Susan Smith The Sobey Foundation Sobeys Inc. Elizabeth (Bayne) Sodero Sodexho Marriott Services Canada Southam Inc. Michael Spaulding Jane Spurr St. George’s Church St. Mary’s Anglican Guild Peter Stanley Nancy Stapleton Colin Starnes Geoffrey & Jane Steele Detlev Steffen Donald Stevenson Ronald Stevenson Thomas Stinson Rodney Stokoe Geoff Strople James Surrette Steven Sutherland T Catriona Talbot Laurie Taylor Kelley Teahen The Craig Foundation Judith Thompson Roderick & Nancy Thornton William Tidmarsh Shirley Tillotson TD Canada Trust Randy & Debbie Townsend George Tracy Colin Trethewey Don & Gloria (Teed) Trivett Randolph & Judith (Banks) Tsang Edward & Barbara Tuck
Robert Tuck U UKC Alumni Association UKC Students’ Union Brian Underhill United Society for the Propagation of the Gospel V Nancy Violi Nancy Vondette W Isabel Wainwright Bruce Wark Karen Weatherston Anne Weaver William Wells Joan Whalley Suzanne Wheeler Glenn Williams Michele Williams William Williams Bernard & Jean Wills David Wilson Rose Wilson Steven Wilson Wilson Fuel Company Limited James D. Wood James W. Wood Phyllis (Scott) Wood Charles Wurtzburg Barbara & Harry Wylde Y Elizabeth Yeo
and those donors who wish to remain anonymous * deceased Donations were also given in memory of the following people: Bea Anderson Noel Andrews Efstathios William Barootes Judith Burgess Wayne Campbell R. MacGregor Dawson Ted DeWolf Susan Dexter Michael Elliott Donald Gibson John Graham John Hebb John & Vivian Kirkland John Koshan Carol Anne Letheren Jim MacNeill Jean Marshall Cashman Mason Margaret de Lancey Meighen Molson Denise Ouellette Andrew Pitcairn Ewart Pratt Theodore Reagh Harry Smith J. Douglas Streit Michael Thompson Peter Wilson
Z Dale Zinck Deborah Zinck-Gilbert
NOMINATIONS ARE BEING ACCEPTED for the Judge J. Elliott Hudson Distinguished Alumnus/a Award for 2001 Alumni of the university are eligible for nomination. The successful candidate will have made a significant contribution to one or all of the following areas: their discipline, community, charitable or volunteer work. All submissions will be held in strict confidence.
Submit nomination with supporting documentation by March 8, 2002 to: Award Selection Committee c/o UKC Alumni Office University of King’s College 6350 Coburg Road Halifax, N.S. B3H 2A1 Tel: (902) 422-1271 Fax: (902) 425-0363
The Judge J. Elliott Hudson Distinguished Alumnus/a Award Tidings
Clockwise from top left: Former chancellor Trevor Eyton chats with graduate Kornelia Mankowski; the academic procession leaves the quad; King’s maintenance staff member and honorary graduate Kenny Askew; graduates Darryl Kyte and Duncan Cook, with their families; the academic procession enters the cathedral; Amanda Margison gives the valedictory address; President Colin Starnes presents Jack Fortune with the King’s Medal (Fortune also won the University Medal in Contemporary Studies, and in philosophy); graduates Paul Blake and Katie Peters take a look at their degree parchments.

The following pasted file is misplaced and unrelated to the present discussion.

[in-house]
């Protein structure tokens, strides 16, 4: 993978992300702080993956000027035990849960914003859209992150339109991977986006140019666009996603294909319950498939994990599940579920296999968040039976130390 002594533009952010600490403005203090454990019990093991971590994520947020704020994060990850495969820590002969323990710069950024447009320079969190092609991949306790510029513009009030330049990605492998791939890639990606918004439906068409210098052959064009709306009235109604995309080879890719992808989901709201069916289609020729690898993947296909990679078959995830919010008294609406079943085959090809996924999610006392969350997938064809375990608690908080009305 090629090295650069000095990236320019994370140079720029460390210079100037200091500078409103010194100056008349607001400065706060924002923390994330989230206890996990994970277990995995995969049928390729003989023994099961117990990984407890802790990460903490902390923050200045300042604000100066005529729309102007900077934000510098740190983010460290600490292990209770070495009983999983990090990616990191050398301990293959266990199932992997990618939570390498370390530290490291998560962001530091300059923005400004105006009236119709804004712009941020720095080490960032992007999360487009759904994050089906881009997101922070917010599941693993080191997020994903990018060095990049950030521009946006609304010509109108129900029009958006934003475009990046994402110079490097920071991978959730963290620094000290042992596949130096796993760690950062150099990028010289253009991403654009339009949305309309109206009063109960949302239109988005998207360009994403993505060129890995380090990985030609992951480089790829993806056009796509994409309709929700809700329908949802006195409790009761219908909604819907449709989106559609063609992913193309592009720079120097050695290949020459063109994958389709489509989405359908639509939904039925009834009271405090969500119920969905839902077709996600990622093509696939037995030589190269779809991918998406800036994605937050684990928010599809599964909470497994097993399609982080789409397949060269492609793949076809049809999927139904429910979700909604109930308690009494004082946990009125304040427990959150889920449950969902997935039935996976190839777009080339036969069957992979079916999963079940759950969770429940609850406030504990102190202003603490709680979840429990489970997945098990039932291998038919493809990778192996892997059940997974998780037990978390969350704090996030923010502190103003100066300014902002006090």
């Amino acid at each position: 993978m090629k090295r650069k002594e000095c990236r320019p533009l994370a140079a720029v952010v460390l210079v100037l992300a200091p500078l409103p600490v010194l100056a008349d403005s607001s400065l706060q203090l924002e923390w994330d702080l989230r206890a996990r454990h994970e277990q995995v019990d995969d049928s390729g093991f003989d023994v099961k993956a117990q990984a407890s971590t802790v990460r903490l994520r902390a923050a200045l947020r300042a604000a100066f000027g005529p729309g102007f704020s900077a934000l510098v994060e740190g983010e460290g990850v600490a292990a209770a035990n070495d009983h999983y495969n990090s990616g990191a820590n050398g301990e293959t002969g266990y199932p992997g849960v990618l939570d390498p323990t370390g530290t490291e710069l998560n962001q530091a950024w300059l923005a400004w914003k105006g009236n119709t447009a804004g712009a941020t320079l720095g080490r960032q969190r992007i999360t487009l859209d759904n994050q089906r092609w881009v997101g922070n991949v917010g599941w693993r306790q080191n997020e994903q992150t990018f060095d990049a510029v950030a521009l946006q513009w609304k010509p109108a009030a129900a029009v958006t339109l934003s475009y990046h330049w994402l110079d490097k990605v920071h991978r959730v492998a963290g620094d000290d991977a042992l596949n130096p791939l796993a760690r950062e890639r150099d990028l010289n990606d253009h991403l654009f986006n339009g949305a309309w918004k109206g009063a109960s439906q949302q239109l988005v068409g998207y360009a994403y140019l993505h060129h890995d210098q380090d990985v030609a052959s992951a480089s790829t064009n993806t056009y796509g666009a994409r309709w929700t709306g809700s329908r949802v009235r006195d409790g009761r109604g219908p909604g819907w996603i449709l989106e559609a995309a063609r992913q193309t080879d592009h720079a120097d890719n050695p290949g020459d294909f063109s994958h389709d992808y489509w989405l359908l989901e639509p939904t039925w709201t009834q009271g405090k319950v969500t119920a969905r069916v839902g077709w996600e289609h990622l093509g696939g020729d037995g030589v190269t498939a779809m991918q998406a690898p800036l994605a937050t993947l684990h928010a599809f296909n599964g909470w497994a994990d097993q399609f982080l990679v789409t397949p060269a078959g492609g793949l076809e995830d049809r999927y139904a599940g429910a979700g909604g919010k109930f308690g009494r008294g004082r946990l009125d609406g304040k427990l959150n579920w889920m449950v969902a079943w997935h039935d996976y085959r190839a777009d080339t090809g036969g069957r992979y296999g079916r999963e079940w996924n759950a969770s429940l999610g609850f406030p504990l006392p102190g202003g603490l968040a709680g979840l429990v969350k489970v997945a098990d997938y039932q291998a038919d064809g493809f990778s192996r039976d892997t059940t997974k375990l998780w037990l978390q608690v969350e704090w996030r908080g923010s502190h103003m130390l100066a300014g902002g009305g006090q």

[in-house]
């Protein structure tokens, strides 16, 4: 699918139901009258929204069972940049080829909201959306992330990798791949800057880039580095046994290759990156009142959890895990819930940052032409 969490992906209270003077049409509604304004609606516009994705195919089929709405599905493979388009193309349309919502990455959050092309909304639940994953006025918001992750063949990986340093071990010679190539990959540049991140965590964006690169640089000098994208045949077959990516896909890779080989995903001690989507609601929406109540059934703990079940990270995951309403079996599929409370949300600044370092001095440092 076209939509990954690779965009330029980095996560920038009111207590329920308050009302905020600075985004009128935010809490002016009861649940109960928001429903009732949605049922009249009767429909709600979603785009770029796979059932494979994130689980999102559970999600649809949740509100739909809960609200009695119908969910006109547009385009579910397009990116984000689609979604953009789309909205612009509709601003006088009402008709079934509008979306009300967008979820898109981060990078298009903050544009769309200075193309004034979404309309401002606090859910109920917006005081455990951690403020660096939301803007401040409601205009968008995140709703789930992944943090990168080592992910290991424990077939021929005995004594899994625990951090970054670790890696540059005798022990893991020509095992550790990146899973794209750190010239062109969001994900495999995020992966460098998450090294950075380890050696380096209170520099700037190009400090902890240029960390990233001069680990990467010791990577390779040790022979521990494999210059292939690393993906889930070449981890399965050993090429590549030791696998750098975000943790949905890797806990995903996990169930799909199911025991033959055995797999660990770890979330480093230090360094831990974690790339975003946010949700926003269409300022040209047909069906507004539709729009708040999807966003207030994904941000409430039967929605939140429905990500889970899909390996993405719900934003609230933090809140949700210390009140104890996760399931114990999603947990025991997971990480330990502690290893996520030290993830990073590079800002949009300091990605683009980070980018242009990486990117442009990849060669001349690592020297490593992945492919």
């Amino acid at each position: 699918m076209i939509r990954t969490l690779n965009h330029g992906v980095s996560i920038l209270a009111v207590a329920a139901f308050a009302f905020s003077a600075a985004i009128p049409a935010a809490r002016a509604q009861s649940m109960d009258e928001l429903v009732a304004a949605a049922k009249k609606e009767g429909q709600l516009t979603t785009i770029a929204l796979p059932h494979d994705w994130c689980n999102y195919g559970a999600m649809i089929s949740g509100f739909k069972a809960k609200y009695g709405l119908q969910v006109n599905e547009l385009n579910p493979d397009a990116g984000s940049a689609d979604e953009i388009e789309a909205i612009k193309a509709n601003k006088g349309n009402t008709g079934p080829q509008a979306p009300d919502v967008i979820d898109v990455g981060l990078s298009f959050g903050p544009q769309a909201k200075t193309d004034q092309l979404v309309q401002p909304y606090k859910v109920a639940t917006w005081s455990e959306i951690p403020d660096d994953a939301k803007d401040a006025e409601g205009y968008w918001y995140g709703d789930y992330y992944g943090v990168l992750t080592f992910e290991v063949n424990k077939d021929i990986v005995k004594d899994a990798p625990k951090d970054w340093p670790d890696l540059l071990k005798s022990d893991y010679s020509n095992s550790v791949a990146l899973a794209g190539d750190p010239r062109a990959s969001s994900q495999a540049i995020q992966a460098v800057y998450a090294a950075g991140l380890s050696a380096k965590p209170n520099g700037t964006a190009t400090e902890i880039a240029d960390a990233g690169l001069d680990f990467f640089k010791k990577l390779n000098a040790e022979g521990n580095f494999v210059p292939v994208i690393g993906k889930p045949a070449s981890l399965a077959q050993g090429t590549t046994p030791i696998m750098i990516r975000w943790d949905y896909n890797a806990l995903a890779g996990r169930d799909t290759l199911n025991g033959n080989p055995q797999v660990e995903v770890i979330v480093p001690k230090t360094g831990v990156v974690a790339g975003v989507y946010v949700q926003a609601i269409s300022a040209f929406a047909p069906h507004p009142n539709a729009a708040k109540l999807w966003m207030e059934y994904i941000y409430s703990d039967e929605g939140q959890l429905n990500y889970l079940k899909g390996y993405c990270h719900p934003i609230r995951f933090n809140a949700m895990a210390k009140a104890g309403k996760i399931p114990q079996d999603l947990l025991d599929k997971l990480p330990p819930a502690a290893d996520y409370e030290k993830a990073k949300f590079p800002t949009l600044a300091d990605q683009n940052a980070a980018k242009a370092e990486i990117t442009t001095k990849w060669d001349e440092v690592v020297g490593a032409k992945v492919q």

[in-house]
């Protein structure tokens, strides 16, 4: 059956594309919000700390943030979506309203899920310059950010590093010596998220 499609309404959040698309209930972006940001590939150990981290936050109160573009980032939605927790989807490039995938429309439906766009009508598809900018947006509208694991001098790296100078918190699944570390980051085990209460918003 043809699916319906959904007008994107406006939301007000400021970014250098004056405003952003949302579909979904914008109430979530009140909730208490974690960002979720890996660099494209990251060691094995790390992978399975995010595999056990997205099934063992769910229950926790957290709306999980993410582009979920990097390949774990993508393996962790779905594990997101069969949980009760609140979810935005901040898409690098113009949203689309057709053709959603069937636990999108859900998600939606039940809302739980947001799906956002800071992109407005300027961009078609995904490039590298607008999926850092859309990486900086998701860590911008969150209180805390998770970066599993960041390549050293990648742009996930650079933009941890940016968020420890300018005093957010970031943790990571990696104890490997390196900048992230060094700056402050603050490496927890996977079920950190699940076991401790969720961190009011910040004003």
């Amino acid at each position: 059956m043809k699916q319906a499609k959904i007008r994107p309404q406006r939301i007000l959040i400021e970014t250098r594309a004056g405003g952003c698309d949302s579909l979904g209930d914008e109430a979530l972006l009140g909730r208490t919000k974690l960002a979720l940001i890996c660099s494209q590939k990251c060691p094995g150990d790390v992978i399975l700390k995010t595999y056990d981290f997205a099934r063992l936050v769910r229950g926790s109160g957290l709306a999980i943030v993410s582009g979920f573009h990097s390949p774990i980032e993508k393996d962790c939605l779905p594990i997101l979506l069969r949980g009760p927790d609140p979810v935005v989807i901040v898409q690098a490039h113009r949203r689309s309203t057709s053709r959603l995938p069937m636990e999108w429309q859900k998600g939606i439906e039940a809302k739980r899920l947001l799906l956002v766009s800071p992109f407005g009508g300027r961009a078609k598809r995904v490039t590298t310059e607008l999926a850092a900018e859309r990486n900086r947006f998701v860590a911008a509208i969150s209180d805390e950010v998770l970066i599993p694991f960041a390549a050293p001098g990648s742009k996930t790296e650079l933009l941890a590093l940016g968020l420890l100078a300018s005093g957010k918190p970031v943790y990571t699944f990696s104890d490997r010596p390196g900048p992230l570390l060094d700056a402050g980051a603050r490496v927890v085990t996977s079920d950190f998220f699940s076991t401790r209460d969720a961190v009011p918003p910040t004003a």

– Photos by Kerry Delorey and Michael Creagen
AlumniNews 2001 HONORARY DEGREE RECIPIENTS
Photos: Michael Creagen and Kerry Delorey
Justice Louise Arbour
John Gordon Leefe
(Doctor of Civil Law)
(Doctor of Civil Law)
(Doctor of Civil Law)
As a judge in the Ontario Court of Appeal, Madam Justice Louise Arbour won acclaim for her even-handedness in conducting an inquiry into conditions at the Prison for Women in Kingston, Ontario. In 1996 she was appointed Chief Prosecutor for the International War Crimes Tribunal for the former Yugoslavia and for Rwanda. She
Blind from an early age, composer, entertainer, athlete and motivational speaker Terry Kelly has inspired both children and adults, and has changed people’s preconceptions of the disabled. His “We Can Do Anything” motivational presentation inspires others to overcome personal handicaps. In 2000 he received the King Clancy Award for helping to create a positive
A native of Saint John, N.B. John Leefe (BA ’66) was elected in 1978 to the N.S. legislature by the people of Queens County. He served as deputyspeaker, minister of fisheries, minister of the environment, minister of natural resources, as government house leader and as chair of the legislature’s public accounts committee. As a minister, he was a strong advocate for
strongly believes in putting human rights ahead of the rights of nations and in light of this belief she indicted Slobodan Milosevic, the first head of state to be indicted while in office. Presently, Justice Arbour is a judge in the Supreme Court of Canada.
image of disabled people in Canada. He has been nominated for a Juno Music Award, four Canadian Country Music Awards and has won six East Coast Music Awards. Kelly became the third blind man in the world to run a mile in less than five minutes.
(Doctor of Civil Law)
Among Mark M. Starowicz’s many achievements in broadcast journalism, is the creation of CBC Radio’s popular current affairs programs As It Happens and Sunday Morning, and CBC-TV’s ground-breaking news program The Journal. He is currently head of CBCTV’s documentary unit where he oversees network TV series and specials. His award-winning six- part history of television news called The Dawn of
Cynthia Pilichos (BA ’68) was very active in the King’s community as a student and continued her close association after graduating. She has sat on the university’s board of governors, was president of the alumni association. She presently, chairs the alumni division of the university’s $6.7 million capital campaign, Building on a Strong Foundation. Her family has long been involved with the university —
the Eye, has been aired on the BBC and A&E, and is used as a teaching tool in countless journalism schools. But the landmark TV series Canada: A People’s History is perhaps his greatest accomplishment.
sustainable economic development and worked hard for protection of endangered spaces, including creation of Thomas Raddall Provincial Park and designation of the Shelburne River as a Canadian Heritage River. He is now mayor of the Region of Queens Municipality.